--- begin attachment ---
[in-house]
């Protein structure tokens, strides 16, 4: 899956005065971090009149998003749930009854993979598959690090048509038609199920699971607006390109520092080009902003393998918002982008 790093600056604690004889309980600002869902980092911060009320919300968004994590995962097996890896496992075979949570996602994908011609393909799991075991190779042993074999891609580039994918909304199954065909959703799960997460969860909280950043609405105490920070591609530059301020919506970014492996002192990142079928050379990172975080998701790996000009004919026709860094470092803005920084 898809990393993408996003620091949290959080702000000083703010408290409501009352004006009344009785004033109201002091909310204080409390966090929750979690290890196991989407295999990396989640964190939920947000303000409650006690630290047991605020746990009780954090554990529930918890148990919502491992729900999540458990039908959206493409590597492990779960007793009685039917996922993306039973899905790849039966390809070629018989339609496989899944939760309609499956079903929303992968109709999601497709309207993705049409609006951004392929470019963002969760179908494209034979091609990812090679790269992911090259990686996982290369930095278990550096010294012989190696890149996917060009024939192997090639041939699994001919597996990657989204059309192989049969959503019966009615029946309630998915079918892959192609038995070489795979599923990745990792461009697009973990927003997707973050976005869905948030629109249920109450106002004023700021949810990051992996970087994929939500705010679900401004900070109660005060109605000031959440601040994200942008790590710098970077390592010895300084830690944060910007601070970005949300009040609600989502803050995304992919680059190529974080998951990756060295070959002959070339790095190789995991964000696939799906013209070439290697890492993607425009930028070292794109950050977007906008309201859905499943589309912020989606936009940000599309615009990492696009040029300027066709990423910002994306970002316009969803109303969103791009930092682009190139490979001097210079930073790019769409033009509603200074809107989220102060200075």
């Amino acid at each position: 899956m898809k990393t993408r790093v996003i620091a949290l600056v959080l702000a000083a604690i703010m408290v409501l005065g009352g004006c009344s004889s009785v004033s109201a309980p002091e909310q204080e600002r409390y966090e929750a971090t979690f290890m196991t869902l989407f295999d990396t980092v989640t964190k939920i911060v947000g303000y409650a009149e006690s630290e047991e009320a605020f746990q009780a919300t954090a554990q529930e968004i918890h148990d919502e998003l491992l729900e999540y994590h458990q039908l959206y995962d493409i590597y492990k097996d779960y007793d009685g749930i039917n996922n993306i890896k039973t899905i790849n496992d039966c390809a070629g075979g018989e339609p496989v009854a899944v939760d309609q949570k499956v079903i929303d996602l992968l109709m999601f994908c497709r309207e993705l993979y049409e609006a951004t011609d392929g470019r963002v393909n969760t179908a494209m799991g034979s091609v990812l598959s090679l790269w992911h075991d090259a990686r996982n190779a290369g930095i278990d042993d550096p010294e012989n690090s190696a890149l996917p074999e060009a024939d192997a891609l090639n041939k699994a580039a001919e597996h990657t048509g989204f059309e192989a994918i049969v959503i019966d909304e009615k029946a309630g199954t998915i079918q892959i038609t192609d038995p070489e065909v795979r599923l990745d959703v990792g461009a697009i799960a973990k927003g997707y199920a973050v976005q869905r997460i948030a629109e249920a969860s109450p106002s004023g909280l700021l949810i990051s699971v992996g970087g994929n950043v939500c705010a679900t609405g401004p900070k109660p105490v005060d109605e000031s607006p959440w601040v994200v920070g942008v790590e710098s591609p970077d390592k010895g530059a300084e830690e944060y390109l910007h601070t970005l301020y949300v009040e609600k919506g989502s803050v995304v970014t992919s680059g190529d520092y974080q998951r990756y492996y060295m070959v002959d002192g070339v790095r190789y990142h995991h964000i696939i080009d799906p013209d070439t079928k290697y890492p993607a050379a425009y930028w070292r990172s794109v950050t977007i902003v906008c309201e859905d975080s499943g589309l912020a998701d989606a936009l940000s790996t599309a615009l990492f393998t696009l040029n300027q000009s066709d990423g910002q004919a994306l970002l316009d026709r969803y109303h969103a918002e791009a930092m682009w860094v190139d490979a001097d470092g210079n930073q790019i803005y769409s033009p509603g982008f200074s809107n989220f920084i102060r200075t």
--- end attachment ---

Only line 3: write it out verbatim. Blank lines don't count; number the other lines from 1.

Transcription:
């Amino acid at each position: 899956m898809k990393t993408r790093v996003i620091a949290l600056v959080l702000a000083a604690i703010m408290v409501l005065g009352g004006c009344s004889s009785v004033s109201a309980p002091e909310q204080e600002r409390y966090e929750a971090t979690f290890m196991t869902l989407f295999d990396t980092v989640t964190k939920i911060v947000g303000y409650a009149e006690s630290e047991e009320a605020f746990q009780a919300t954090a554990q529930e968004i918890h148990d919502e998003l491992l729900e999540y994590h458990q039908l959206y995962d493409i590597y492990k097996d779960y007793d009685g749930i039917n996922n993306i890896k039973t899905i790849n496992d039966c390809a070629g075979g018989e339609p496989v009854a899944v939760d309609q949570k499956v079903i929303d996602l992968l109709m999601f994908c497709r309207e993705l993979y049409e609006a951004t011609d392929g470019r963002v393909n969760t179908a494209m799991g034979s091609v990812l598959s090679l790269w992911h075991d090259a990686r996982n190779a290369g930095i278990d042993d550096p010294e012989n690090s190696a890149l996917p074999e060009a024939d192997a891609l090639n041939k699994a580039a001919e597996h990657t048509g989204f059309e192989a994918i049969v959503i019966d909304e009615k029946a309630g199954t998915i079918q892959i038609t192609d038995p070489e065909v795979r599923l990745d959703v990792g461009a697009i799960a973990k927003g997707y199920a973050v976005q869905r997460i948030a629109e249920a969860s109450p106002s004023g909280l700021l949810i990051s699971v992996g970087g994929n950043v939500c705010a679900t609405g401004p900070k109660p105490v005060d109605e000031s607006p959440w601040v994200v920070g942008v790590e710098s591609p970077d390592k010895g530059a300084e830690e944060y390109l910007h601070t970005l301020y949300v009040e609600k919506g989502s803050v995304v970014t992919s680059g190529d520092y974080q998951r990756y492996y060295m070959v002959d002192g070339v790095r190789y990142h995991h964000i696939i080009d799906p013209d070439t079928k290697y890492p993607a050379a425009y930028w070292r990172s794109v950050t977007i902003v906008c309201e859905d975080s499943g589309l912020a998701d989606a936009l940000s790996t599309a615009l990492f393998t696009l040029n300027q000009s066709d990423g910002q004919a994306l970002l316009d026709r969803y109303h969103a918002e791009a930092m682009w860094v190139d490979a001097d470092g210079n930073q790019i803005y769409s033009p509603g982008f200074s809107n989220f920084i102060r200075t």